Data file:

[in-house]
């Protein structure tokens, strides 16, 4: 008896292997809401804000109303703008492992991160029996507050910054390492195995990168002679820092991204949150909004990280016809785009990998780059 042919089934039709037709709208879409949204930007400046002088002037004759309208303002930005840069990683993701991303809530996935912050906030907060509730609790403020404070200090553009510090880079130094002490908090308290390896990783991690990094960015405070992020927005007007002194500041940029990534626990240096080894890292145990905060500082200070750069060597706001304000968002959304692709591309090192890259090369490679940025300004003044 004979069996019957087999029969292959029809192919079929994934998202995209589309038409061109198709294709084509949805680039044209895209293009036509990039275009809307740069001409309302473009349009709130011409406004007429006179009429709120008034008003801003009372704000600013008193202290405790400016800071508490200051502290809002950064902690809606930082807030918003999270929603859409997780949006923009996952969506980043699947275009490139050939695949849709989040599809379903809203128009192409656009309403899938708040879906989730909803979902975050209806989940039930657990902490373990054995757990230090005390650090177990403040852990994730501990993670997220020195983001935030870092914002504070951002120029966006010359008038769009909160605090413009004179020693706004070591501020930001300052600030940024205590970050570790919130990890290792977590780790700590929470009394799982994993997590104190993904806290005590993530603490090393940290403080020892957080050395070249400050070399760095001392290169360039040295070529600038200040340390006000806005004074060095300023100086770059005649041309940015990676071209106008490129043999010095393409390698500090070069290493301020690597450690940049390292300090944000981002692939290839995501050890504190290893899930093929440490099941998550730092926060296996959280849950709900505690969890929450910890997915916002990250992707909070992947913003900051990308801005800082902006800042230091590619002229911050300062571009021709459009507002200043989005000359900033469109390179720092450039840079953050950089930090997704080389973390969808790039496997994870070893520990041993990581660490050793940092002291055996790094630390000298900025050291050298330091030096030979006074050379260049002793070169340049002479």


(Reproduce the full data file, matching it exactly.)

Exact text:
[in-house]
């Protein structure tokens, strides 16, 4: 008896292997809401804000109303703008492992991160029996507050910054390492195995990168002679820092991204949150909004990280016809785009990998780059 042919089934039709037709709208879409949204930007400046002088002037004759309208303002930005840069990683993701991303809530996935912050906030907060509730609790403020404070200090553009510090880079130094002490908090308290390896990783991690990094960015405070992020927005007007002194500041940029990534626990240096080894890292145990905060500082200070750069060597706001304000968002959304692709591309090192890259090369490679940025300004003044 004979069996019957087999029969292959029809192919079929994934998202995209589309038409061109198709294709084509949805680039044209895209293009036509990039275009809307740069001409309302473009349009709130011409406004007429006179009429709120008034008003801003009372704000600013008193202290405790400016800071508490200051502290809002950064902690809606930082807030918003999270929603859409997780949006923009996952969506980043699947275009490139050939695949849709989040599809379903809203128009192409656009309403899938708040879906989730909803979902975050209806989940039930657990902490373990054995757990230090005390650090177990403040852990994730501990993670997220020195983001935030870092914002504070951002120029966006010359008038769009909160605090413009004179020693706004070591501020930001300052600030940024205590970050570790919130990890290792977590780790700590929470009394799982994993997590104190993904806290005590993530603490090393940290403080020892957080050395070249400050070399760095001392290169360039040295070529600038200040340390006000806005004074060095300023100086770059005649041309940015990676071209106008490129043999010095393409390698500090070069290493301020690597450690940049390292300090944000981002692939290839995501050890504190290893899930093929440490099941998550730092926060296996959280849950709900505690969890929450910890997915916002990250992707909070992947913003900051990308801005800082902006800042230091590619002229911050300062571009021709459009507002200043989005000359900033469109390179720092450039840079953050950089930090997704080389973390969808790039496997994870070893520990041993990581660490050793940092002291055996790094630390000298900025050291050298330091030096030979006074050379260049002793070169340049002479």